Any app playing media on your device will create a widget in your quick settings drop-down menu, complete with colour matched background to the album art. We've tested it with Tidal, but it'll work with pretty much any media app. As a little bonus, when you tap the play/pause button, you get a nice ripple animation.
As well as that, there's a better way to switch media output so you'll switch it to play on the device, in your headphones, cast it to a TV or audio streamer.
Whenever you shut a video app like YouTube or Netflix in Android it automatically puts that video during a small floating window on top of everything else, and keeps playing the video. In Android 11's developer preview, Google added the choice to resize that picture-in-picture window.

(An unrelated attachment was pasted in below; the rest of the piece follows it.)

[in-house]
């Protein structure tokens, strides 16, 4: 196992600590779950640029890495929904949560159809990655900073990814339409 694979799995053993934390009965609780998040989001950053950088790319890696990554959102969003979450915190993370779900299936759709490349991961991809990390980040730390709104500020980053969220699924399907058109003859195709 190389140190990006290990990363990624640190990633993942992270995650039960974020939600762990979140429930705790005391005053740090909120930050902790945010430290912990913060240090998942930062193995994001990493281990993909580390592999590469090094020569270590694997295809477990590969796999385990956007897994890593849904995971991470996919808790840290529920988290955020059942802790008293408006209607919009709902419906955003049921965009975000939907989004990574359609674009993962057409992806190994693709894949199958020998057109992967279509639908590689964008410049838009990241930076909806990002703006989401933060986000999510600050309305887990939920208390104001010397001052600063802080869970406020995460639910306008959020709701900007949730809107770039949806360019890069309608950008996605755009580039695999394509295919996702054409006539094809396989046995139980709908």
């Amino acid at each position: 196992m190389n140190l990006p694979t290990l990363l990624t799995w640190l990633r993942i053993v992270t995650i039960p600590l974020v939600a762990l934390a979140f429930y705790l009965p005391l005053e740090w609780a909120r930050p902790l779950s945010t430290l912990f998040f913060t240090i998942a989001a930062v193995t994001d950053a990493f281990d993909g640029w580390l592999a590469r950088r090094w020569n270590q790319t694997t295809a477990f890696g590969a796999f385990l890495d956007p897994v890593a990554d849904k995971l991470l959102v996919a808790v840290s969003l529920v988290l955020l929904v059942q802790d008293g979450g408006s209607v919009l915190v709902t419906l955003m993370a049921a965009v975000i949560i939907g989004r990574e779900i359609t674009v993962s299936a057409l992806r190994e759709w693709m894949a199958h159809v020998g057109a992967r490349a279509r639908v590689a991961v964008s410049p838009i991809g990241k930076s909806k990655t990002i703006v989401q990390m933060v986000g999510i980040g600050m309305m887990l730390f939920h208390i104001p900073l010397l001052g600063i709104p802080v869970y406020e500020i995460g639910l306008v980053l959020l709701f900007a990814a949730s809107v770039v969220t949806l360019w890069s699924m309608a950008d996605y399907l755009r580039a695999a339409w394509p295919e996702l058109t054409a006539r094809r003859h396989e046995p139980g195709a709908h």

One cool new feature which other Android phones already do - just like the OnePlus 8 and 7T series phones - is easy screen recording. drop down the quick setting shade, and also the option is right there.
Once you tap on the screen recording quick setting tile there is a pop-up window asking you to verify whether you would like to definitely start recording. Before starting you'll select if you wish to record audio through your microphone, or if you would like to record the device's audio directly.
Once confirmed, it'll record whatever you're doing on your phone before you opt to prevent and save the footage. you'll also cancel the recording any time.